PD = PT / 4πR2 (Eq. 1)
That is, power would be evenly distributed over a spherical surface of radius R meters. An antenna at R with a collecting surface area A would intercept
PT A / 4πR2 watts
Instead of an antenna, we have a planet at R, which first intercepts the outgoing wave, then scatters part of it back toward our receiver. We can visualize the process by supposing that we replace the planet with a transponder; this analogy relates rather directly to the mathematics of the radar equation and will lead easily to the concept of “radar cross section.” A transponder is a device which sends out a signal proportional to the one it receives. In this case, the transponder input terminals are connected to a receiving antenna with effective collecting area of σ meters. Assume this particular transponder radiates exactly the same amount of power as it receives. If a power density of one watt per square meter reaches it, then a watts will be taken in by the antenna and reradiated isotropically; at a distance Rx from the transponder, the power density of the new wave will be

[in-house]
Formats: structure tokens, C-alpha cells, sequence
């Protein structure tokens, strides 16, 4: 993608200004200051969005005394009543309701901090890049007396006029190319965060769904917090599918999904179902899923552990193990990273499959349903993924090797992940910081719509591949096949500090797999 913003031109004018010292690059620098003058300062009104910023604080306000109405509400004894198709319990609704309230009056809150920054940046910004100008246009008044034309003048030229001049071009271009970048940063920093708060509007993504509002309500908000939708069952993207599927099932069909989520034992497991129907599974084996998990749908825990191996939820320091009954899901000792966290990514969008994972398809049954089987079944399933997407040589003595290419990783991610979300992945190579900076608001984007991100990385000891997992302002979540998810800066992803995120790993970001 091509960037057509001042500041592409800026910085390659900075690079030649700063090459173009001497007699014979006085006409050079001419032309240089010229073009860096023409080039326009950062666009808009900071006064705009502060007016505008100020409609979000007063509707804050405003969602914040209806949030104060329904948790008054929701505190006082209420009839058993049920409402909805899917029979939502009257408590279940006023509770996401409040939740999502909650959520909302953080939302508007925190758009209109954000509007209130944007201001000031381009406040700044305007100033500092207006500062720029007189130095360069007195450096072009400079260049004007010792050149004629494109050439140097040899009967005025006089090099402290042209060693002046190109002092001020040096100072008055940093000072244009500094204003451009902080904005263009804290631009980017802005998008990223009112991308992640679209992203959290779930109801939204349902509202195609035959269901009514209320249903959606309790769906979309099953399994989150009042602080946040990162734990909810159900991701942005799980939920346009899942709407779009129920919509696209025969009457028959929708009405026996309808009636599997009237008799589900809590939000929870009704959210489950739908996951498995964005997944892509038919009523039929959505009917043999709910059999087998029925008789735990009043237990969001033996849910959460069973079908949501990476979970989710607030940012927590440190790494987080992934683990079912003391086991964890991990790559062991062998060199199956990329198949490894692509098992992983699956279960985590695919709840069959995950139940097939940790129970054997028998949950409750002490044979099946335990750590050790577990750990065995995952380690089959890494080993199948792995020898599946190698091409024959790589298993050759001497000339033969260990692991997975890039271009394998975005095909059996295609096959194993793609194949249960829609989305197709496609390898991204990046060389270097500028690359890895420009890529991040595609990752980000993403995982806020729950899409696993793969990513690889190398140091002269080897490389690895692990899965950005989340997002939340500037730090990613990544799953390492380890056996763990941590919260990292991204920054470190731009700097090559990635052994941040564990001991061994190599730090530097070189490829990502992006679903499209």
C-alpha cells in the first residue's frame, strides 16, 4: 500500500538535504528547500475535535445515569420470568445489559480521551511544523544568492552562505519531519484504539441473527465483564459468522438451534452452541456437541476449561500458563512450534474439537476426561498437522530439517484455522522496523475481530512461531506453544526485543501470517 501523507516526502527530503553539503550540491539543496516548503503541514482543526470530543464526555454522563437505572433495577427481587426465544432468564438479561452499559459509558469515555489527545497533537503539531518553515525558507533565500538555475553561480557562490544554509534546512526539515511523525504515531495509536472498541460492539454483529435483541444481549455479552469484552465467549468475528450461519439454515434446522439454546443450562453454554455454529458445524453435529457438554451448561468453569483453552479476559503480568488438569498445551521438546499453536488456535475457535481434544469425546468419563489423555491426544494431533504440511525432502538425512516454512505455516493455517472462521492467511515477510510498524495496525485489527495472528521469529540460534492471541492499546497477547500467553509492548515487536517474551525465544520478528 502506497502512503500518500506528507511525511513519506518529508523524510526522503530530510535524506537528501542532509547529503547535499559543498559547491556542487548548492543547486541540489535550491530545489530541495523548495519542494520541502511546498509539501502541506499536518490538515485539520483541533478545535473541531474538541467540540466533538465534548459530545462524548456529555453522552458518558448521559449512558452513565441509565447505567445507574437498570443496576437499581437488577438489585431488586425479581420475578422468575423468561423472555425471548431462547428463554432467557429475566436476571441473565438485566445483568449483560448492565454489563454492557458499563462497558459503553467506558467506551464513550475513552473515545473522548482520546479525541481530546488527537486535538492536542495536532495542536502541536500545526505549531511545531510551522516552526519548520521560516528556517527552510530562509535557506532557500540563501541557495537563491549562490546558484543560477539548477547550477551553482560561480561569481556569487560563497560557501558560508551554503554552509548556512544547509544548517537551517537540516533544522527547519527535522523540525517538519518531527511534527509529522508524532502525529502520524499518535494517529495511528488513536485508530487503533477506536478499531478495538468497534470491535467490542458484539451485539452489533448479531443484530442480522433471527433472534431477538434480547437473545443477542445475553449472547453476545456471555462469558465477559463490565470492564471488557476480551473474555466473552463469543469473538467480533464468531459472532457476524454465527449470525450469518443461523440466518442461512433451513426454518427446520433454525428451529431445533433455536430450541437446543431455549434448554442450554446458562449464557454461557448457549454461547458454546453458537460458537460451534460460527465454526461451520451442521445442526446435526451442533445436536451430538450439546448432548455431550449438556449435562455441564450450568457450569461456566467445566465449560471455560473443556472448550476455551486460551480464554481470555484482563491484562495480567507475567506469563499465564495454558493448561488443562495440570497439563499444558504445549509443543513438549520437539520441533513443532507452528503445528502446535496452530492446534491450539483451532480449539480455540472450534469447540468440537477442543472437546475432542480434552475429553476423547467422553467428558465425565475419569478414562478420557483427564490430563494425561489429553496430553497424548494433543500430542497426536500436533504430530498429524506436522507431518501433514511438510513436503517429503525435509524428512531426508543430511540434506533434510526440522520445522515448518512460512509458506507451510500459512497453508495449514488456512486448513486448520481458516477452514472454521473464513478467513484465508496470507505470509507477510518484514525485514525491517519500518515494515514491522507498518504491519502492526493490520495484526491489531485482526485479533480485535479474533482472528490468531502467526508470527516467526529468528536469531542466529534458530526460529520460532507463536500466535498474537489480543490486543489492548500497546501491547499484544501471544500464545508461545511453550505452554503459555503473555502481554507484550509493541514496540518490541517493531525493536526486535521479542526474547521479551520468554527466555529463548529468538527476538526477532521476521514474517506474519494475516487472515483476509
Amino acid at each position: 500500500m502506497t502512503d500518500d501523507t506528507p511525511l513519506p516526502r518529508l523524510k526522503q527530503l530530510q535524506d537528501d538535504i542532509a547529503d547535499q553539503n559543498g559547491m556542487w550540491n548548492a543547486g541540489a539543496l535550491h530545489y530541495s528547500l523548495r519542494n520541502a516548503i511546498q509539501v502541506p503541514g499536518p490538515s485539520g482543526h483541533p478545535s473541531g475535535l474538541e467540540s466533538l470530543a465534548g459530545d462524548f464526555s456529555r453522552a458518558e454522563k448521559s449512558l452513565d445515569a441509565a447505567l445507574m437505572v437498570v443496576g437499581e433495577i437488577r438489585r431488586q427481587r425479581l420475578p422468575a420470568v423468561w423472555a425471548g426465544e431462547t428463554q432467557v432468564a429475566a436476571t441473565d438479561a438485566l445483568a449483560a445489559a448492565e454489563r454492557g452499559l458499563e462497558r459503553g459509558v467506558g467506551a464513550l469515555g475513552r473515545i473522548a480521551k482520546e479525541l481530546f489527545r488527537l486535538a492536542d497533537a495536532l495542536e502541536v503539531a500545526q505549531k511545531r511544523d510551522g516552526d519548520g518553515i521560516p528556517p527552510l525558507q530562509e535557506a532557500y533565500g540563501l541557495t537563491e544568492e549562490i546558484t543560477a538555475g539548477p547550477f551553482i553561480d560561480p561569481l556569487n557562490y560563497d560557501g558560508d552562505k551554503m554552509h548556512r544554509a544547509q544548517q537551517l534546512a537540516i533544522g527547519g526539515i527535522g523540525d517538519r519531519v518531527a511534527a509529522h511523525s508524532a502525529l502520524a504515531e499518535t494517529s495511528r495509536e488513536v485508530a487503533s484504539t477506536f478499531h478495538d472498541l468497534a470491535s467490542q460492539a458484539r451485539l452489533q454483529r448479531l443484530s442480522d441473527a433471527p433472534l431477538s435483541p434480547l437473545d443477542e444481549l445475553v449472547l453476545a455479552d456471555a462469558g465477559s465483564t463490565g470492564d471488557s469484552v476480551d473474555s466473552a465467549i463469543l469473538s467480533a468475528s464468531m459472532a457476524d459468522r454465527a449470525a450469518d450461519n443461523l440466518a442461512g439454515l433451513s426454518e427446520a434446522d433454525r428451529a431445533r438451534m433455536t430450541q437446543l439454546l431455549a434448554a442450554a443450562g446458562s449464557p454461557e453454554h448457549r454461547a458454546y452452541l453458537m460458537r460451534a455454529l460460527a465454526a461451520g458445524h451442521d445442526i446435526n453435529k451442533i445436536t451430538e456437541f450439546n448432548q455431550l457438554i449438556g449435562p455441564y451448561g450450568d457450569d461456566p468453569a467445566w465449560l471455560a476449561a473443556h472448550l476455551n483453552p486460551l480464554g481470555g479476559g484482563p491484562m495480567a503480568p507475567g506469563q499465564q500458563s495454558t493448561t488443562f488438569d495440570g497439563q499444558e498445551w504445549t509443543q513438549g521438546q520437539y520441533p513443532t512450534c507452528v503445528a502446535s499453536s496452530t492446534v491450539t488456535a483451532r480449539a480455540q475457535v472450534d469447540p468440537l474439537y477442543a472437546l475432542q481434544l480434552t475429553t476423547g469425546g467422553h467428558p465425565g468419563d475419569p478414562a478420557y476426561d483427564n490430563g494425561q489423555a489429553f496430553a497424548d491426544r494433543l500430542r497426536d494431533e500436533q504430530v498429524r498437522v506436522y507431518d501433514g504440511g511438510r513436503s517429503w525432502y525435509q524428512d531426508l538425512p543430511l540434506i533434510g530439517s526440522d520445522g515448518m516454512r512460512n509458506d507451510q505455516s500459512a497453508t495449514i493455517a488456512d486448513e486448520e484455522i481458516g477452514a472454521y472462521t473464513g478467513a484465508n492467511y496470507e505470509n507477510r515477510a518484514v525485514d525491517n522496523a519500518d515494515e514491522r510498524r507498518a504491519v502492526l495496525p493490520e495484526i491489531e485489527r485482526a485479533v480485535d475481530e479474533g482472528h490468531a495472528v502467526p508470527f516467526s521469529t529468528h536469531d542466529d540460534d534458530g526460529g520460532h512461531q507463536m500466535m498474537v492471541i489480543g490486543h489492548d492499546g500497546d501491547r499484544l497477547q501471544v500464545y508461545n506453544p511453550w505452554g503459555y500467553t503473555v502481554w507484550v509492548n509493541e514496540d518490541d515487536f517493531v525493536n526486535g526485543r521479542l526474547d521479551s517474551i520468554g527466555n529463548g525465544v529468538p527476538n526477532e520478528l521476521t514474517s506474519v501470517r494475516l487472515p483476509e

σ / 4πRx2
Our hypothetical receiving antenna of area A will collect
σA / 4πRx2
Radar workers use σ to describe the efficiency of a target. The stronger the signal reaching the receiver, other factors remaining the same, the higher the radar cross section, which is the name associated with the a previously discussed. Highly absorbent targets may have small radar cross sections, even if they are physically large. Physically small targets which behave like corner reflectors will have high radar cross sections. In general, for natural targets such as planets, radar cross section is proportional to the area of the projected disk.
If the characteristics of the transmitting and receiving systems are known, and we can model the planetary target as a transponder, it should be possible to estimate the amount of transmitted power returned in an echo. This value is given by the radar equation, the development of which we can now complete. Antennas having gain increase the transmitted power density in some directions and diminish it in others. If the transmitting antenna has a gain of GT, the power density at distance R will now be
PT GT / 4πRx2